Killed By My Debt should be played, on a loop, in the offices of Camden council, which issued Jerome’s tickets, and every other local authority that outsources its debt collection to bailiffs. It should be played in the offices of Newlyn, and every other bailiffs company. And at CitySprint the courier company, and every other firm that offers only zero-hours contracts. Oh, and the payday loan companies, too. Yes, there was one of those involved: Jerome got a loan of £250, at 1,081% representative APR – 1,081%! It wasn’t the answer to his problems, of course – payday loans tend not to be; he used that to pay some of the money he owed his stepdad.

There were other factors involved. Such as the suicide websites that Jereome visited; his stubborn pride, which might have prevented him talking to his family about it; and the asthma that prevented him from taking other jobs. Oh God, that scene with him gasping into his radio – part of his courier package – then heaving on his puffer. No laws or rules were found to have been broken. By the bailiff (so chillingly played by Line of Duty’s Craig Parkinson, it’s going to be hard to hear Every Breath You Take by the Police, which he whistles as he approaches Jerome’s front door, ever again without feeling a bit sick). By his company. By the courier firm. But, in a way, that makes this more shocking and disgraceful; that this can be allowed to happen.

I know this really shouldn’t be about me, but bear with it, the comparison is quite revealing. Two men do exactly the same thing wrong (one of Jerome’s tickets was for going in a bus lane, too). For one – the better-off, middle-aged, middle-class, white (although I don’t actually think that’s relevant) one – it is an annoyance, and he gets called a dick by his girlfriend. For the younger man, struggling in his first job, it is the catalyst for a downwards spiral into a hole that gets harder to get out of the further down he goes, and ends up in needless, senseless, desperate tragedy. Jerome texted his girlfriend to tell her that he loved her and she shouldn’t forget him (not in the film, but in the reports), then he went into the woods and took his own life. Any system that allows that to happen – that leads to that happening – is a rotten system.

Samaritans can be contacted on 116 123 or email


Review For PIP Planning And Following Journeys Cases Finally Starts

Since the Review For PIP Planning And Following Journeys Cases Finally Starts I thought I’d add this article on the subject

Mobility – Activity 1: Planning and following a journey

Activity 1 considers a claimant’s ability to follow the route of a familiar or unfamiliar journey as well as to plan and undertake a journey. As with all the other activities, a claimant is to be assessed as satisfying a descriptor only if they can do so reliably.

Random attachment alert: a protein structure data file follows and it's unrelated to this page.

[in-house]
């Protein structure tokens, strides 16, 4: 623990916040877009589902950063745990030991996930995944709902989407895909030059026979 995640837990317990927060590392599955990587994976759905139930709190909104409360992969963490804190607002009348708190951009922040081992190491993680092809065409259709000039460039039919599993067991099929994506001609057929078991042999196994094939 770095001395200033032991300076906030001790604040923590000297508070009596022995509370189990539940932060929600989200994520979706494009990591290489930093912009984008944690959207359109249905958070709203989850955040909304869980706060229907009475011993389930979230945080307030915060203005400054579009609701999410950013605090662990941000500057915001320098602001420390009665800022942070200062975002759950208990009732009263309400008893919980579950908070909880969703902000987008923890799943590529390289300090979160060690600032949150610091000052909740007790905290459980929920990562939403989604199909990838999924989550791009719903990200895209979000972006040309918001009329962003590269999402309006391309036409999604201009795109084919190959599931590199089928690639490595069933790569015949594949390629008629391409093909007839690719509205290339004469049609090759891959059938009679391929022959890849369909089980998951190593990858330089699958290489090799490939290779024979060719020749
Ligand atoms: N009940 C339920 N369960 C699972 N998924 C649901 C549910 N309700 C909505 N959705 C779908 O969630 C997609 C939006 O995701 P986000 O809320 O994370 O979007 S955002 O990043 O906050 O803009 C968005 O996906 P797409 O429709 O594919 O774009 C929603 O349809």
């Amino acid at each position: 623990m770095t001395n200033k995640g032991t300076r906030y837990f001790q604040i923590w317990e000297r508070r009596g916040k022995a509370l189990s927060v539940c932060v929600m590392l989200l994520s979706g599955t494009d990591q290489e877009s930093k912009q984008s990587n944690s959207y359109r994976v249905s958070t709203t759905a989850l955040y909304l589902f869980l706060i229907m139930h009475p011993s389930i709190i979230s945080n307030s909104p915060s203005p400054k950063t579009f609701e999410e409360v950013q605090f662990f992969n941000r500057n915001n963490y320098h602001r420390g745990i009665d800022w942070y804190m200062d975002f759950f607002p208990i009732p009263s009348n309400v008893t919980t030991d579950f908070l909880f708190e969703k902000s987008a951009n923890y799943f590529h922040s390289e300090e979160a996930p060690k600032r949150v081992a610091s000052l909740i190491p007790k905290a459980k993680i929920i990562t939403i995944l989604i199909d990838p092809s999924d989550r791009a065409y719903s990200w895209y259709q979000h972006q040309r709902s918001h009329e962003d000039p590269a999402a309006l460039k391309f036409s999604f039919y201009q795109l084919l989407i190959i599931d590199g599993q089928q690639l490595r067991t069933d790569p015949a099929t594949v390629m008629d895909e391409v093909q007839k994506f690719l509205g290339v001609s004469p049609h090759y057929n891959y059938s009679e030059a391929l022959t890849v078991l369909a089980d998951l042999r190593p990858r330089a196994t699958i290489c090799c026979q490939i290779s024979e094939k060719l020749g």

The descriptors for Activity 1 are –

  1. Can plan and follow the route of a journey unaided. 0 points
  2. Needs prompting to be able to undertake any journey to avoid overwhelming psychological distress to the claimant. 4 points
  3. For reasons other than psychological distress cannot plan the route of a journey. 8 points
  4. For reasons other than psychological distress cannot follow the route of an unfamiliar journey without another person, assistance dog or orientation aid. 10 points
  5. Cannot undertake any journey because it would cause overwhelming psychological distress to the claimant. 10 points
  6. For reasons other than psychological distress cannot follow the route of a familiar journey without another person, an assistance dog or an orientation aid. 12 points

Source: Part 3 of Schedule 1 to the Social Security (Personal Independence Payment) Regulations 2013 (SI.No.377/2013) as amended (with effect from 16 March 2017) by regulation 2 of the Social Security (Personal Independence Payment) (Amendment) Regulations 2017 (SI.No.194/2017)

NB – the March 2017 amendments made by SI.No.194/2017 to descriptors c, d and f – that added the words ‘For reasons other than psychological distress’ – have been held to be unlawful by the High Court in [2017] EWHC 3375 (Admin). Amendment regulations, in force from 15 June 2018 (SR.No.121/2018), have been issued in Northern Ireland to remove the words from descriptors c, d and f. Until the regulations that apply to Great Britain are amended, the descriptors should be read as if those words are not part of them. For further details, see our case law commentarybelow.


Terms used in the PIP descriptors are defined in regulations and, in relation to Activity 2, are –

  • “aid or appliance” – (a) means any device which improves, provides or replaces [the claimant’s] impaired physical or mental function; and (b) includes a prosthesis;
  • “assistance dog” means a dog trained to guide or assist a person with a sensory impairment;
  • “orientation aid” means a specialist aid designed to assist disabled people to follow a route safely;
  • “prompting” means reminding, encouraging or explaining by another person;
  • “psychological distress” means distress related to an enduring mental health condition or an intellectual or cognitive impairment;